The term "neighborhood region of the interface" in the present invention is meant to include a junction portion and a junction region between adjacent non-single crystal layers each having a different chemical composition. Specifically, for instance, in the case of a light receiving member having a light receiving layer with a stacked structure comprising a charge injection inhibition layer and a photoconductive layer formed by the plasma CVD technique, which will be later described, the "neighborhood region of the interface" corresponds the junction portion or junction region between the charge injection inhibition layer and photoconductive layer. More particularly in this respect, in the case where after said charge injection inhibition layer is formed on a substrate by the plasma CVD technique in the film-forming chamber, the discharging is terminated and the film-forming chamber is evacuated, followed by forming said photoconductive layer by the plasma CVD technique, the junction portion of each of the charge injection inhibition layer and photoconductive layer corresponds the "neighborhood region of the interface". Other than this, in the case where the charge injection inhibition layer and photoconductive layer are continuously formed by the plasma CVD technique without terminating the discharging, the resultant stacked structure has a junction region at which the charge injection inhibition layer is distinguished from the photoconductive layer in terms of difference in chemical composition. This junction region corresponds to the "neighborhood region of the interface".

The light receiving member configured as above described excels in adhesion among the constituent layers and is precise and stable in terms of structural arrangement.

The light receiving member according to the present invention stably exhibits satisfactory electrical, optical and photoconductive properties without depending on working circumstances, and it is excellent against light fatigue, causes no degradation upon repeated use, excels in durability and moisture-resistance, and exhibits no or minimal residual potential.

The light receiving member according to the present invention is free of the foregoing problems which are found in the conventional light receiving member when it is used for image reproduction by repeating the image-forming process at a higher speed in the high speed copying machine, and it always and stably exhibits a desirable photoresponsibility to sufficiently follow the image-forming process speed of a high speed copying machine wherein high quality image reproduction of a large copy volume can be attained at a high speed.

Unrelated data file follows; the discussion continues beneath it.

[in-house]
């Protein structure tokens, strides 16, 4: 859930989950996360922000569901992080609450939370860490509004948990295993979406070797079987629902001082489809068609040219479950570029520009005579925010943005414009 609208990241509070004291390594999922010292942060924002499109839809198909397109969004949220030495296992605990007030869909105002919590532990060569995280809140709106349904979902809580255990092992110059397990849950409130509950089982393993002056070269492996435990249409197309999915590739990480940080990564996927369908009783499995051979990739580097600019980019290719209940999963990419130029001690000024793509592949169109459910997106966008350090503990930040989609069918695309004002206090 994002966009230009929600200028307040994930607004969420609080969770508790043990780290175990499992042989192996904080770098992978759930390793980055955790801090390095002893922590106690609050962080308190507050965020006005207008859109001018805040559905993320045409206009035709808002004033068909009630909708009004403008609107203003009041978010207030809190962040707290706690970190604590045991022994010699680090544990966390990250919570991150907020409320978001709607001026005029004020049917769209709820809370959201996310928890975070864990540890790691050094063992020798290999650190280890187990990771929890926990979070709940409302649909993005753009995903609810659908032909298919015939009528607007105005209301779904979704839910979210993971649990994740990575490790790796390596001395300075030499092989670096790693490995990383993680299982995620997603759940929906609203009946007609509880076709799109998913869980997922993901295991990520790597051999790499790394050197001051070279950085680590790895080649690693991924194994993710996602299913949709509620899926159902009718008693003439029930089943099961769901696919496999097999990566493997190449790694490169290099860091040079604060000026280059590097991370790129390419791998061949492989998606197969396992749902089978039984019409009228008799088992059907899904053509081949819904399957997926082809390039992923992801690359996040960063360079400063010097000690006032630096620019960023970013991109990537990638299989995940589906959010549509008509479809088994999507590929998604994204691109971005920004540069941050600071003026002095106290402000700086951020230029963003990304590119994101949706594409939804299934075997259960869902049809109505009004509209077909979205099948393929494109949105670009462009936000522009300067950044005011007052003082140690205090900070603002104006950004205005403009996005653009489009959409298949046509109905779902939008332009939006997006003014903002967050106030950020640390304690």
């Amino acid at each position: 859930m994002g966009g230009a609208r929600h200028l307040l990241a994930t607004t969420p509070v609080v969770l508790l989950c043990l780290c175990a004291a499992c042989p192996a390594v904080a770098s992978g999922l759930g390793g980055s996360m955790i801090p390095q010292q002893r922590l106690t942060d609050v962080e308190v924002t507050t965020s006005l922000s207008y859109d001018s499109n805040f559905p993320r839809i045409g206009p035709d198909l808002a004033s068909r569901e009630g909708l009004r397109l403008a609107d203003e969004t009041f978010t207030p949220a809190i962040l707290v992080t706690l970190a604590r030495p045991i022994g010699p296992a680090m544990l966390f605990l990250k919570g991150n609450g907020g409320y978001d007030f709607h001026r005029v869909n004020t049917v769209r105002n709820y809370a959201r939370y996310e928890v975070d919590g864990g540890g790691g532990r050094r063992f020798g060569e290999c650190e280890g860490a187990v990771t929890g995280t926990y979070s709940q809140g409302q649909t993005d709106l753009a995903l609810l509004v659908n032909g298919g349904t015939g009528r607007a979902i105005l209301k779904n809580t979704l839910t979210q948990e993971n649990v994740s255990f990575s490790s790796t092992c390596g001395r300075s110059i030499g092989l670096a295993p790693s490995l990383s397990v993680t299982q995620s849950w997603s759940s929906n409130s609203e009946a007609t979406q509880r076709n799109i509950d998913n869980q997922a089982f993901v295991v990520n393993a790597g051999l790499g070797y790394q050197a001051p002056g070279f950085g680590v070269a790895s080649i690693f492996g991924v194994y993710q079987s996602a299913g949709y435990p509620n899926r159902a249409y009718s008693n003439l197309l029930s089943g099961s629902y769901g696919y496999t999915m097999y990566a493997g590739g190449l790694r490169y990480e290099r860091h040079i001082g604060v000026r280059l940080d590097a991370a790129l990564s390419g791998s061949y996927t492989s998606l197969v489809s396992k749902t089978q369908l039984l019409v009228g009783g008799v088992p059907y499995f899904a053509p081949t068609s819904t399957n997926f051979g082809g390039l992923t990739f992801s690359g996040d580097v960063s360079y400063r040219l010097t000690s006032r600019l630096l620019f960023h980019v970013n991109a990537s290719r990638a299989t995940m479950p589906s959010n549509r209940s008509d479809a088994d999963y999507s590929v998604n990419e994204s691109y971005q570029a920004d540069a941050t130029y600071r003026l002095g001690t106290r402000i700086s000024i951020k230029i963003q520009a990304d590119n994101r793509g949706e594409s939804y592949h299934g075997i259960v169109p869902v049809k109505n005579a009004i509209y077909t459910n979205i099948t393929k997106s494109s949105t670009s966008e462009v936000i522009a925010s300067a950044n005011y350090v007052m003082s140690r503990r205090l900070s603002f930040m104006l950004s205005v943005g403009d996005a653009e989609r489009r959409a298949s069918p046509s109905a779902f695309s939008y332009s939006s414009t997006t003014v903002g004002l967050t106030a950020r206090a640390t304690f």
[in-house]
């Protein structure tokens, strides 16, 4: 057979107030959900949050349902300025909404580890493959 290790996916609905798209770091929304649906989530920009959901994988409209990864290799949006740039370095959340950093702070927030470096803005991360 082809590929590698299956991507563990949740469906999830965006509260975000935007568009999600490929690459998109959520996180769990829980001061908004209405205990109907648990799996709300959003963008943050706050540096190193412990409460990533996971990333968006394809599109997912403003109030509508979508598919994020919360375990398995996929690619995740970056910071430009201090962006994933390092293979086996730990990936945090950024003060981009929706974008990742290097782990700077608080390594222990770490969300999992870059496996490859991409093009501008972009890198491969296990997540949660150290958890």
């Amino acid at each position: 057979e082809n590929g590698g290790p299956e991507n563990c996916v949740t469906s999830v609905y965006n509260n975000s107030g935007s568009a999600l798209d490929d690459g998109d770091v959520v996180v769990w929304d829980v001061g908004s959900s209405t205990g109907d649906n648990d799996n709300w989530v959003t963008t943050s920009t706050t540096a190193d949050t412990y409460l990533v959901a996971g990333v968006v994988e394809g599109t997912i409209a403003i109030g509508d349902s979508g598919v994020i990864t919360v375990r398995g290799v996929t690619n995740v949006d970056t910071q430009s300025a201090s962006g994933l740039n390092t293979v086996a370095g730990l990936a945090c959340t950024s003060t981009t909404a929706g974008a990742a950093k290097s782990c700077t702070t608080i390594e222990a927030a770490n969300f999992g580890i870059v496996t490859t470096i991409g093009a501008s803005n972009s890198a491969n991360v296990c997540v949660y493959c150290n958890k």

The light receiving member according to the present invention enables one to stably and repeatedly obtain a high quality half-tone image of uniform density which is equivalent to a single-colored half-tone image without accompaniment of photomemory at a high image-forming process speed.

The light receiving member according to the present invention enables one to attain high speed image reproduction of a large copy volume in the conventional high speed copying machine without the necessity of enlarging the charger and without the necessity of raising the performance of the exposure mechanism. It rather makes it possible to miniaturize the size of the copying machine used.

The present invention has been accomplished based on the following findings obtained as a result of intensive studies by the present inventor in order to attain the objects of the present invention.

There are known a number of light receiving members having a light receiving layer comprising a non-single crystal material containing silicon atoms, hydrogen atoms and/or halogen atoms such as a-Si:H material, a-Si:X material (X is halogen atom), or polycrystalline silicon material (these materials will be hereinafter referred to as "non-single crystal Si:(H,X) material" or "nc-Si:(H,X) material"). When the light receiving layer is of such a stacked structure as previously described which comprises a plurality of layers each comprising a nc-Si material (that is, a non-single crystal silicon (Si) material) being stacked, each constituent layer is usually incorporated with hydrogen atoms (H) or/and halogen atoms (X) such as fluorine atoms (F), chlorine atoms (Cl) or the like in order for the constituent layer to have desirable electrical and photoconductive properties, or in addition to these atoms, with atoms of a conductivity controlling element (M) such as boron (B), phosphorous (P), in order to provide the constituent layer with a desired conductivity, or with atoms of one or more elements other than the above mentioned elements in order to provide the constituent layer with other properties.